Radiotherapy’s lack of selectivity can be potentially overcome by enhancing the local deposited radiation dose in the tumour leading to increased cell killing and tumour reduction. This can be accomplished using gold or gadolinium nanoparticles as these enhance cell sensitivity to radiation (radiosensitization) given their ability to absorb more energy per unit mass compared to soft tissues. As a result of this property more energy is deposited in the tissue where nanoparticles are present potentially allowing the reduction of dose delivered thus sparing normal tissue and reducing side effects.
Here we use gold nanoparticles or a combination of gold and gadolinium with different coatings to determine their radiosensitization potential, toxicity and DNA damage in several prostate cancer cell lines. We found that gold nanoparticles can induce DNA damage directly and there is a cell line dependent increase of DNA damage after continuous exposure. Moreover, cells exposed to radiation together with gold nanoparticles appear to have different DNA double-strand break repair kinetics.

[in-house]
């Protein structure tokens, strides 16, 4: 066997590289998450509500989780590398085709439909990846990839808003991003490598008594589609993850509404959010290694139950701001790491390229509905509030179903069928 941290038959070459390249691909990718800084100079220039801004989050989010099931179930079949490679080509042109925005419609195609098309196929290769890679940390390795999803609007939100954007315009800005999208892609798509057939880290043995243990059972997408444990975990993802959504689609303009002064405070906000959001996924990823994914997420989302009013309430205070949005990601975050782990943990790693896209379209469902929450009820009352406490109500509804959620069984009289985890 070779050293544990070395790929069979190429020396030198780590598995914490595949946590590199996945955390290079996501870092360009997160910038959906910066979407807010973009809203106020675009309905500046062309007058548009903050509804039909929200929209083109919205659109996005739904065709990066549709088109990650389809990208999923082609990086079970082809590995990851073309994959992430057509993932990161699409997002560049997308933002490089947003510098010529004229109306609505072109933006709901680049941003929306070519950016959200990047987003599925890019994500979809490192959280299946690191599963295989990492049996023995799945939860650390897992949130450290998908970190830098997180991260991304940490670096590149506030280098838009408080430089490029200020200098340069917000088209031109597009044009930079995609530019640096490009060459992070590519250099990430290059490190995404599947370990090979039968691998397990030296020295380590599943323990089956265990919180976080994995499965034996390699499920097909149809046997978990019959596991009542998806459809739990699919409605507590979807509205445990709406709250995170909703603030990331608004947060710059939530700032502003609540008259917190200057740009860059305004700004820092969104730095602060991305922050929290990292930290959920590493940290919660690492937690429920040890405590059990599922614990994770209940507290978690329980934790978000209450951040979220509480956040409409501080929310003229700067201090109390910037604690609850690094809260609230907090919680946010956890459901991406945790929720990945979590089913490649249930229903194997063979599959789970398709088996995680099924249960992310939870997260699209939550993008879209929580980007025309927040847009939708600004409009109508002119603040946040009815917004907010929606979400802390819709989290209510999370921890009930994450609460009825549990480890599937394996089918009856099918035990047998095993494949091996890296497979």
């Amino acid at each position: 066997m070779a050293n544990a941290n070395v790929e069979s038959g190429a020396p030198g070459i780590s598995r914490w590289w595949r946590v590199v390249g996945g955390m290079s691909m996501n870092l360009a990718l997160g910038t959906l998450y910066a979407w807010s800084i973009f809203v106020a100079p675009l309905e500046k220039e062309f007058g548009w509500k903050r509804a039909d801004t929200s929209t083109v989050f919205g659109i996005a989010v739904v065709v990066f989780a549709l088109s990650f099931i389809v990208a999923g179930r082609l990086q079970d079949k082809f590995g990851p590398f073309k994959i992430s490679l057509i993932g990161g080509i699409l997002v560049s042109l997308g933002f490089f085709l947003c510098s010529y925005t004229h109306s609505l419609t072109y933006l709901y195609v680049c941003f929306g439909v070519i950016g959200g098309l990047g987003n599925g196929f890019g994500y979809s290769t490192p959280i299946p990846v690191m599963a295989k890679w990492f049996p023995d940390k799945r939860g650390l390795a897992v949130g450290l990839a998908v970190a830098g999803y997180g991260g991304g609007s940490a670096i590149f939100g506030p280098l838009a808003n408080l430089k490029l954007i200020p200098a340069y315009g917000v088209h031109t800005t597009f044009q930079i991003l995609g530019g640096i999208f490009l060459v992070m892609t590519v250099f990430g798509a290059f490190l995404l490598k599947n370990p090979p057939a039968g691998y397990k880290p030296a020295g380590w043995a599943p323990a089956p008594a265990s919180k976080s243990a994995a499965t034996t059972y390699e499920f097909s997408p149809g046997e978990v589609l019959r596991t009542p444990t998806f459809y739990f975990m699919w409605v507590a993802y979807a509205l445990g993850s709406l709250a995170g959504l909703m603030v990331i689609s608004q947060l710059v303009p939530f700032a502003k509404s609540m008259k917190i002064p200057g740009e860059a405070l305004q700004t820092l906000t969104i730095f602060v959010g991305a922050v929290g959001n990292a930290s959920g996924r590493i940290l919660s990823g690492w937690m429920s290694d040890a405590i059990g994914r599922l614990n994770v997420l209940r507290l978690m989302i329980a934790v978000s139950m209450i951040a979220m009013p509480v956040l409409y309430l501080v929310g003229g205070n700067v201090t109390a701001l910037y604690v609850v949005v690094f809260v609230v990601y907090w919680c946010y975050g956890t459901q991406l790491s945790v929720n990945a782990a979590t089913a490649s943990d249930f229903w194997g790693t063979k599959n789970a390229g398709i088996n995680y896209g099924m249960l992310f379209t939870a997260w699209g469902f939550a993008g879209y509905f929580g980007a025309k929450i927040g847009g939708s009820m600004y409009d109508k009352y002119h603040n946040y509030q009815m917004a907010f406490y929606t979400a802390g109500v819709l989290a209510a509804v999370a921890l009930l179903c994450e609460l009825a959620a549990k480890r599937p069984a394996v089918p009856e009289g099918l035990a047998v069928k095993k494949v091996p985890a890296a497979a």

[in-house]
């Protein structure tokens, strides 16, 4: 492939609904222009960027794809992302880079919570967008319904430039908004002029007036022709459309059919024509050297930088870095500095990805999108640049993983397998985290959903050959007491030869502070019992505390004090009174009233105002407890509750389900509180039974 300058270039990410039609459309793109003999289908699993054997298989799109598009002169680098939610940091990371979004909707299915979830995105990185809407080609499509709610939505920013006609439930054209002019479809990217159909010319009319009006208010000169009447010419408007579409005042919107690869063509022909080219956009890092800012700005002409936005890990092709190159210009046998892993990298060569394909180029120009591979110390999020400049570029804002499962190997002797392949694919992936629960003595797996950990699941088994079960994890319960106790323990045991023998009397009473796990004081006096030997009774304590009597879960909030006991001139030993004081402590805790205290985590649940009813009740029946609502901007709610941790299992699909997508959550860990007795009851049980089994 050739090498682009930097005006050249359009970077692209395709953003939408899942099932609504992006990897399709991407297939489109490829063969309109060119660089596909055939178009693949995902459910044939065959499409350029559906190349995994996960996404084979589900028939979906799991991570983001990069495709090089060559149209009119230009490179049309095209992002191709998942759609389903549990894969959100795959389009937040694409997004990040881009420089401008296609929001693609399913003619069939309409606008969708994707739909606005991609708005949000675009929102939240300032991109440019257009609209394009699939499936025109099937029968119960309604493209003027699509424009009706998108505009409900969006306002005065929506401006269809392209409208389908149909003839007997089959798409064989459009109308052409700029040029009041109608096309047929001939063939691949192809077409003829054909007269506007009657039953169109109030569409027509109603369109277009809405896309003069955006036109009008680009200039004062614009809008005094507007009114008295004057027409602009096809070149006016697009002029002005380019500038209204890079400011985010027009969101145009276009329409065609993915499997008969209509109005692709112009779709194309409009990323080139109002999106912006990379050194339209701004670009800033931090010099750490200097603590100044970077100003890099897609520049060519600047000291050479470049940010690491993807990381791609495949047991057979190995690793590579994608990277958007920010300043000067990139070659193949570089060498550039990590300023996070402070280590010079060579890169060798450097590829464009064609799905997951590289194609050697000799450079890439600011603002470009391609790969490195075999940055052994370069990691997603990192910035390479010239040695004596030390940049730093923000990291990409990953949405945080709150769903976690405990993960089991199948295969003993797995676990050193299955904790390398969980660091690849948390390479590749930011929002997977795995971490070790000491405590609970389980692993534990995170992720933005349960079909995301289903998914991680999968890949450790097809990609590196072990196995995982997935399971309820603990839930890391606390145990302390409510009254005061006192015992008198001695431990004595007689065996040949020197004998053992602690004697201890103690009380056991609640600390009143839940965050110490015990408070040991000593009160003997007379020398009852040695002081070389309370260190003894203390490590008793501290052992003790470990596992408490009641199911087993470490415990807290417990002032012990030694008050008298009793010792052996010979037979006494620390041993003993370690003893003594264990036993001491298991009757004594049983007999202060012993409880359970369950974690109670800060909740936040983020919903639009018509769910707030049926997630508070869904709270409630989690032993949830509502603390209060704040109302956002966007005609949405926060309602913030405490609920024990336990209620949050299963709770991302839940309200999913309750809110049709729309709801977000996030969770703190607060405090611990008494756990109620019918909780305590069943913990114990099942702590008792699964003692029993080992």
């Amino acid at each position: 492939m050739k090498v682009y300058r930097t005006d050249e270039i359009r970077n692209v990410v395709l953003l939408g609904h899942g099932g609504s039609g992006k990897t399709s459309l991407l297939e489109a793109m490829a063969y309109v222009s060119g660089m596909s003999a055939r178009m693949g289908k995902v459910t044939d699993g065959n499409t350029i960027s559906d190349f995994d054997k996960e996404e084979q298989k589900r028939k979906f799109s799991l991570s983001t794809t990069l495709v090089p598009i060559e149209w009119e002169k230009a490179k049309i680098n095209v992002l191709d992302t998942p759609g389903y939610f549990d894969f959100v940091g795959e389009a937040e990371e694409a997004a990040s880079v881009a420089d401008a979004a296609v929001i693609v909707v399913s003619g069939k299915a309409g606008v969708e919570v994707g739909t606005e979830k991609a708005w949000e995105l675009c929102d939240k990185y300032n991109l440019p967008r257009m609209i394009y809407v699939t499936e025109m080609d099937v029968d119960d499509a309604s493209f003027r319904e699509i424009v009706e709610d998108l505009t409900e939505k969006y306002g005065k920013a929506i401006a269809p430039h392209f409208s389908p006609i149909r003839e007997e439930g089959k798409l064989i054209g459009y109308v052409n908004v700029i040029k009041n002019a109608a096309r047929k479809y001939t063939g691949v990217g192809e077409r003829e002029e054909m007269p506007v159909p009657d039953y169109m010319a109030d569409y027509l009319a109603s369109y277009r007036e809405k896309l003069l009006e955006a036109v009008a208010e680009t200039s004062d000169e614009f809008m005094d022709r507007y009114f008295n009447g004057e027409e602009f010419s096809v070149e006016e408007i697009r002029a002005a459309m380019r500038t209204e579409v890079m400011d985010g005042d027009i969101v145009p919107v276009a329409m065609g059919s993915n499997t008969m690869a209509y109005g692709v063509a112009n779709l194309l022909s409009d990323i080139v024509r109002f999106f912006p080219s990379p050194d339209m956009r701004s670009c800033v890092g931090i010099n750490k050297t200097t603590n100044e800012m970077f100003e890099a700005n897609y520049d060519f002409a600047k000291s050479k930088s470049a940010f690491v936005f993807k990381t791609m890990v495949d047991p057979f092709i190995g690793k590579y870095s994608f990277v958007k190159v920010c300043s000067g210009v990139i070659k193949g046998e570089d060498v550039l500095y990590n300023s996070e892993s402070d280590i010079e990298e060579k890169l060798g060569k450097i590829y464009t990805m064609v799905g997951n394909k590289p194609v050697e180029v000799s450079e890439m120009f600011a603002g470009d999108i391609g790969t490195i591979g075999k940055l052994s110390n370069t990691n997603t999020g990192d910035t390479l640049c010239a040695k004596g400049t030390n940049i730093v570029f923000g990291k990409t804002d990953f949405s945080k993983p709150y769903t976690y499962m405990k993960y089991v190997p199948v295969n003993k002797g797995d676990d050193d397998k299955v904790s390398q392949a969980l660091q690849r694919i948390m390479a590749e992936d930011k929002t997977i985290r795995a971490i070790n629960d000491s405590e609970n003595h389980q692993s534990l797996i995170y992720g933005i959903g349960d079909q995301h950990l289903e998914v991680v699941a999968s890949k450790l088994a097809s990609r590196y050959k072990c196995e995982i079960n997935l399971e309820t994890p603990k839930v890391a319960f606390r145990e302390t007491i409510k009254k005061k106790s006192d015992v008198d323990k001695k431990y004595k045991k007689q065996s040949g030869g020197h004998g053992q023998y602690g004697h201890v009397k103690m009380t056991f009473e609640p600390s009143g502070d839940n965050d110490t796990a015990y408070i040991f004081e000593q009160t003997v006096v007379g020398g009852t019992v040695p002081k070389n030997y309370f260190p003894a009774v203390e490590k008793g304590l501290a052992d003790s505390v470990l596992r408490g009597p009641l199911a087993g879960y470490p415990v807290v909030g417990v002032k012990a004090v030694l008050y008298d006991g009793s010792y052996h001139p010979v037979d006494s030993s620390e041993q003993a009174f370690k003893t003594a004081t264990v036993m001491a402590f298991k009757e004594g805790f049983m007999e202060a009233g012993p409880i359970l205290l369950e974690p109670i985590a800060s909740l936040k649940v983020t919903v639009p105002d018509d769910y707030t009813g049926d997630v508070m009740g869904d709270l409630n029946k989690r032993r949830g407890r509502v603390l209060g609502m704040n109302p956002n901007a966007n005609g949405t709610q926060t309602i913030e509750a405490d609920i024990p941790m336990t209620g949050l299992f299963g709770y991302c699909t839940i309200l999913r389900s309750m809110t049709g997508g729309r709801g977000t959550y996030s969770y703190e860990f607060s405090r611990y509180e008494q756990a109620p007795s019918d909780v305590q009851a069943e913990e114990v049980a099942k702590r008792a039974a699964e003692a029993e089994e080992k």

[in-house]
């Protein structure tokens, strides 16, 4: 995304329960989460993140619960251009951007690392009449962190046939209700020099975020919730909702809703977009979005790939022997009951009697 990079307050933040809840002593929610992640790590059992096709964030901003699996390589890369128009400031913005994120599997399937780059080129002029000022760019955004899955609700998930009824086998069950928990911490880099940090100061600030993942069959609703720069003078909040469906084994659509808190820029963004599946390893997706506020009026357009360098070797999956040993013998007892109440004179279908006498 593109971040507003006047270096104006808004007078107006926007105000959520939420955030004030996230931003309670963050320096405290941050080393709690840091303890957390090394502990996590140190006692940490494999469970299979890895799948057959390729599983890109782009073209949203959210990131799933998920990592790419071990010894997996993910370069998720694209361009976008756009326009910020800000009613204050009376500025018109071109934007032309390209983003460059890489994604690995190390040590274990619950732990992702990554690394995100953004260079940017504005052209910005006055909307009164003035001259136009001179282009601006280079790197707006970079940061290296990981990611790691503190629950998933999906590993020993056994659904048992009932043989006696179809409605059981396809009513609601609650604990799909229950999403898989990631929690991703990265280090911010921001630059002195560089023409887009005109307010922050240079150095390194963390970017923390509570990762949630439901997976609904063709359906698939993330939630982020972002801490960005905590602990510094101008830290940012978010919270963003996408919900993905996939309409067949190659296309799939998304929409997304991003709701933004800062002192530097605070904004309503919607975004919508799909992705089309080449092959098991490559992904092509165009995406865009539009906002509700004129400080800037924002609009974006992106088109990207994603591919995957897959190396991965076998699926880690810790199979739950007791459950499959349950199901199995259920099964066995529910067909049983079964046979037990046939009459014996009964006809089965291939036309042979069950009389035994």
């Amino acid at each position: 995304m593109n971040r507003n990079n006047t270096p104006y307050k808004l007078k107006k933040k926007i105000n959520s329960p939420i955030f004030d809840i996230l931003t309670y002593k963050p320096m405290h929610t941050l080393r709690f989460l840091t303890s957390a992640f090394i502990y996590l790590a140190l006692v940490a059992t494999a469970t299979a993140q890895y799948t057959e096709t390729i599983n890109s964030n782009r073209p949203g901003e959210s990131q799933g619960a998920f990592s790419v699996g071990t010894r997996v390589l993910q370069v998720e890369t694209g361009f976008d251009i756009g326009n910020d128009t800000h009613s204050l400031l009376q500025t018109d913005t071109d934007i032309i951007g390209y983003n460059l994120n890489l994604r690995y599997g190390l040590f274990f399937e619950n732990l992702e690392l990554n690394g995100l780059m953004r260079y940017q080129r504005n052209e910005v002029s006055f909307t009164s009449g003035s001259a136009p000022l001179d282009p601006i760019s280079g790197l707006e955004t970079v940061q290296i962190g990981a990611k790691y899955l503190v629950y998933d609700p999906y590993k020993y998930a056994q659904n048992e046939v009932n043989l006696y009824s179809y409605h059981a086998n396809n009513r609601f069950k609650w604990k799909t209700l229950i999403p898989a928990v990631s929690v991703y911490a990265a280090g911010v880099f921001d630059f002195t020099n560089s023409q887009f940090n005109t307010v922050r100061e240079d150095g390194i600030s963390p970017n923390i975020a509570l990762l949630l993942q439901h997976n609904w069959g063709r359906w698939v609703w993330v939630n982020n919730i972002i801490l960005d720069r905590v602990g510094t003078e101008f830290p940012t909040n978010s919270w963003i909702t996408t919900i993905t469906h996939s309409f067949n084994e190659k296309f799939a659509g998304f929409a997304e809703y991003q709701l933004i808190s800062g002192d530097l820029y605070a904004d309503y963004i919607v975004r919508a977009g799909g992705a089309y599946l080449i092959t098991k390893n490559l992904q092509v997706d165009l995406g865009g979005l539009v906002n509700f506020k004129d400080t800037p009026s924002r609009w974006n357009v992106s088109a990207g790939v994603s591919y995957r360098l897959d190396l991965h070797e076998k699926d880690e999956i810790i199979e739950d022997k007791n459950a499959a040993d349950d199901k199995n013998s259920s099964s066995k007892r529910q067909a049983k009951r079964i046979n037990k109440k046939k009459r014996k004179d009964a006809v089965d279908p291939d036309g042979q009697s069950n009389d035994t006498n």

The different coated NPs were tested regarding their toxicity during short and prolonged exposures in prostate cancer cell lines indicating coating and cell line dependent toxicity. Furthermore some of these NPs were found to influence metabolic activity leading to a decrease in proliferation rate.
Their radiosensitizing ability has also been related to the coating with different radiosensitizing level associated to each NP. Despite the need for further characterization and better understanding of the nanoscale processes influencing cellular response in the presence of NPs, one NP has been identified as a potential radiosensitizer given its low toxicity and high sensitizing effect.